Remarks at the event to celebrate the second anniversary
of the Coalition to End Wildlife Trafficking Online
Ivonne Higuero, CITES Secretary-General
2 March 2020, New York, USA
I am grateful for the invitation to join you this evening as we celebrate the two-year anniversary of the Coalition to End Wildlife Trafficking Online. I see this anniversary as an important part of the celebrations of World Wildlife Day 2020 this week with the theme “Sustaining all Life on Earth”.
I would like to thank the organizations present here this evening who have been instrumental in the creation of this coalition. When I was visiting China late last year, I met with several of the groups who initiated this partnership and am very happy to see how it has expanded to become a global coalition to end wildlife crime linked to the internet.
We have often struggled to engage industry and the private sector to address threats to wildlife and biodiversity, so I am overwhelmingly encouraged by the very bold steps that have been taken by over 20 of the world’s biggest technology industry names.
Your aim to reduce illegal online trade in wildlife by 80% by 2020 is commendable as it is only through ambitious targets such as this one that we will be able to curb wildlife crime linked to the Internet.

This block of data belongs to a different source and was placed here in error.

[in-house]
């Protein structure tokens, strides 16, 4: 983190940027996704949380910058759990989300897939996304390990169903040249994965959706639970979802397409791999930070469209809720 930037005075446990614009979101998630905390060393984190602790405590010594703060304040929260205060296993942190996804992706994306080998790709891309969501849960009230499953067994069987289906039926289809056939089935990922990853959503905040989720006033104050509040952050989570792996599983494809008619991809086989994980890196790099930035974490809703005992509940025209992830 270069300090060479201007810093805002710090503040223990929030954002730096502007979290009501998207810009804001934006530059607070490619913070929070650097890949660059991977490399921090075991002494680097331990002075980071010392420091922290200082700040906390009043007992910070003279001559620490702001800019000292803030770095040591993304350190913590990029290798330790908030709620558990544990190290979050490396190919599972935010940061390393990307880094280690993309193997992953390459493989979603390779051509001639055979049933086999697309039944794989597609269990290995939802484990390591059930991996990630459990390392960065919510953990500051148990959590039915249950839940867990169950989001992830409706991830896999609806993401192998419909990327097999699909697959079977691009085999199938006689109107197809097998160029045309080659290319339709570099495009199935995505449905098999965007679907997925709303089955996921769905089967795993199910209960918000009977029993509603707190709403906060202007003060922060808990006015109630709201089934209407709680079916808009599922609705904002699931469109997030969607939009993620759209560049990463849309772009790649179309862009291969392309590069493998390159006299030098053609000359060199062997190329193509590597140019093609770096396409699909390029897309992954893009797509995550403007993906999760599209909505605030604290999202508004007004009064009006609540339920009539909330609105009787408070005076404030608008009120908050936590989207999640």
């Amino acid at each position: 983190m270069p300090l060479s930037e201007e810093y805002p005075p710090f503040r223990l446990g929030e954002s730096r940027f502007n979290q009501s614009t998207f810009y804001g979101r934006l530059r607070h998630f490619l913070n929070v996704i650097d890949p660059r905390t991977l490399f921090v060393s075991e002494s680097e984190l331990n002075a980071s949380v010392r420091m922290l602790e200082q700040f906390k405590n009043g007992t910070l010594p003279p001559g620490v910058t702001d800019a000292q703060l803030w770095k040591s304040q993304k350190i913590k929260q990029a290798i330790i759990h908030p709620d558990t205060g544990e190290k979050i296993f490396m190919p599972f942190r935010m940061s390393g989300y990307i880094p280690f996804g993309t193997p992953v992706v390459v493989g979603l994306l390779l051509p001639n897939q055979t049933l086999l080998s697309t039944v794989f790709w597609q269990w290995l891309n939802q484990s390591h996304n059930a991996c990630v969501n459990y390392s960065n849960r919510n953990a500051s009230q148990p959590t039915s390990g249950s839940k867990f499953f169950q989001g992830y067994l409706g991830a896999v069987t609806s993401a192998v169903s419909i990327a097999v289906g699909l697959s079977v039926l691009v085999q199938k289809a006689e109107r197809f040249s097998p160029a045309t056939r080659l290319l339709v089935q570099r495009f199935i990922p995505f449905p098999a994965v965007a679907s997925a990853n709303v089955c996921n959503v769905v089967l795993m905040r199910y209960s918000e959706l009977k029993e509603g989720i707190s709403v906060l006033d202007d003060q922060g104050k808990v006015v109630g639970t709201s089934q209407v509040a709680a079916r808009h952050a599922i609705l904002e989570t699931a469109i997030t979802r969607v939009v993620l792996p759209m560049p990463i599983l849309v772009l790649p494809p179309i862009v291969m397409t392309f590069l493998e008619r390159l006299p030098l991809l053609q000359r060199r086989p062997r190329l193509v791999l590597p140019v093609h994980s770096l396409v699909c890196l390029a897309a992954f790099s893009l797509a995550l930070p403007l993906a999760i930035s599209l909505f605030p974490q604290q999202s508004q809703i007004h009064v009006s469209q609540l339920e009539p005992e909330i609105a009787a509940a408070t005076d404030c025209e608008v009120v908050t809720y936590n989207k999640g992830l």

As you all know, CITES is the global treaty that sets the rules in international trade in threatened and endangered animal and plant species. In the last few decades, two very different global trends have emerged in which we all have a key interest.
Firstly, we have moved into a digital era, which has brought tremendous opportunities and global connectivity, expanding communication, economies and improving technology no matter where you are in the world. Secondly, we are facing a crisis of biodiversity loss, from well-known charismatic species to countless other lesser known species of plants, fish, birds and reptiles.
The commitments on the part of the industry in joining the coalition, and thus the global commitment to address wildlife crime linked to the Internet, by addressing policy and enforcement concerns, improving detection methods, and moving forward consumer awareness campaigns, is a significant advance to stop wildlife crime globally.
I understand that the coalition announced today to the media that so far over 3 million listings for endangered and threatened species and associated products have been removed or blocked from their online platforms to date. This is a tremendous achievement!
During my visit to the headquarters of two of the internet giants in China, Tencent and Sina, I learned that Tencent alone has so far detected over 1 million activities involving illegal wildlife trade on its platforms. They said that over 6,000 accounts have been closed and 128 criminals arrested with a value of seized products of USD 2.8 million. Both companies as you know are members of the Global Coalition to End Wildlife Trafficking Online. And I could see firsthand that the people working with the conservation organizations and the internet companies on this matter are very committed.